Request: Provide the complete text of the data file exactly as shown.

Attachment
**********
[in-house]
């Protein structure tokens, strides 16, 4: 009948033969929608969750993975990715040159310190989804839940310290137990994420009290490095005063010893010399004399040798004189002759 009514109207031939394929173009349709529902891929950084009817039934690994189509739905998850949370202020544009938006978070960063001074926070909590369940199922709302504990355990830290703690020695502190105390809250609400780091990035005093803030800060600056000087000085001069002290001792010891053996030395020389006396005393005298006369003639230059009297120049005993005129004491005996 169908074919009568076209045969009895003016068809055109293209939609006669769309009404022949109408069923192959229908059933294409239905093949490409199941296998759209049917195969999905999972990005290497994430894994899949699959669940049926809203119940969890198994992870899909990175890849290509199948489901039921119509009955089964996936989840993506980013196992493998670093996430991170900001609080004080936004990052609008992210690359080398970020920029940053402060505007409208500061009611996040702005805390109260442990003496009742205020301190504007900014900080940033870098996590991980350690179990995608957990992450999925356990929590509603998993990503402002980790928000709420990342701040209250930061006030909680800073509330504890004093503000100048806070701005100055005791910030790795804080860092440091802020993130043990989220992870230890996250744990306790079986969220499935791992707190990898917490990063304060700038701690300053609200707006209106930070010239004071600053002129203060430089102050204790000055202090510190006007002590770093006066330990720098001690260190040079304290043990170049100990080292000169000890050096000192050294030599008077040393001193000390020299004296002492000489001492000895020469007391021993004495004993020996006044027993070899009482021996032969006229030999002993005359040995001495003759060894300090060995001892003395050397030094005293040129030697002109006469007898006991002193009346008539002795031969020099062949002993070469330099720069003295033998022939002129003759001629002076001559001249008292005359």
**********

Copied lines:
[in-house]
């Protein structure tokens, strides 16, 4: 009948033969929608969750993975990715040159310190989804839940310290137990994420009290490095005063010893010399004399040798004189002759 009514109207031939394929173009349709529902891929950084009817039934690994189509739905998850949370202020544009938006978070960063001074926070909590369940199922709302504990355990830290703690020695502190105390809250609400780091990035005093803030800060600056000087000085001069002290001792010891053996030395020389006396005393005298006369003639230059009297120049005993005129004491005996 169908074919009568076209045969009895003016068809055109293209939609006669769309009404022949109408069923192959229908059933294409239905093949490409199941296998759209049917195969999905999972990005290497994430894994899949699959669940049926809203119940969890198994992870899909990175890849290509199948489901039921119509009955089964996936989840993506980013196992493998670093996430991170900001609080004080936004990052609008992210690359080398970020920029940053402060505007409208500061009611996040702005805390109260442990003496009742205020301190504007900014900080940033870098996590991980350690179990995608957990992450999925356990929590509603998993990503402002980790928000709420990342701040209250930061006030909680800073509330504890004093503000100048806070701005100055005791910030790795804080860092440091802020993130043990989220992870230890996250744990306790079986969220499935791992707190990898917490990063304060700038701690300053609200707006209106930070010239004071600053002129203060430089102050204790000055202090510190006007002590770093006066330990720098001690260190040079304290043990170049100990080292000169000890050096000192050294030599008077040393001193000390020299004296002492000489001492000895020469007391021993004495004993020996006044027993070899009482021996032969006229030999002993005359040995001495003759060894300090060995001892003395050397030094005293040129030697002109006469007898006991002193009346008539002795031969020099062949002993070469330099720069003295033998022939002129003759001629002076001559001249008292005359």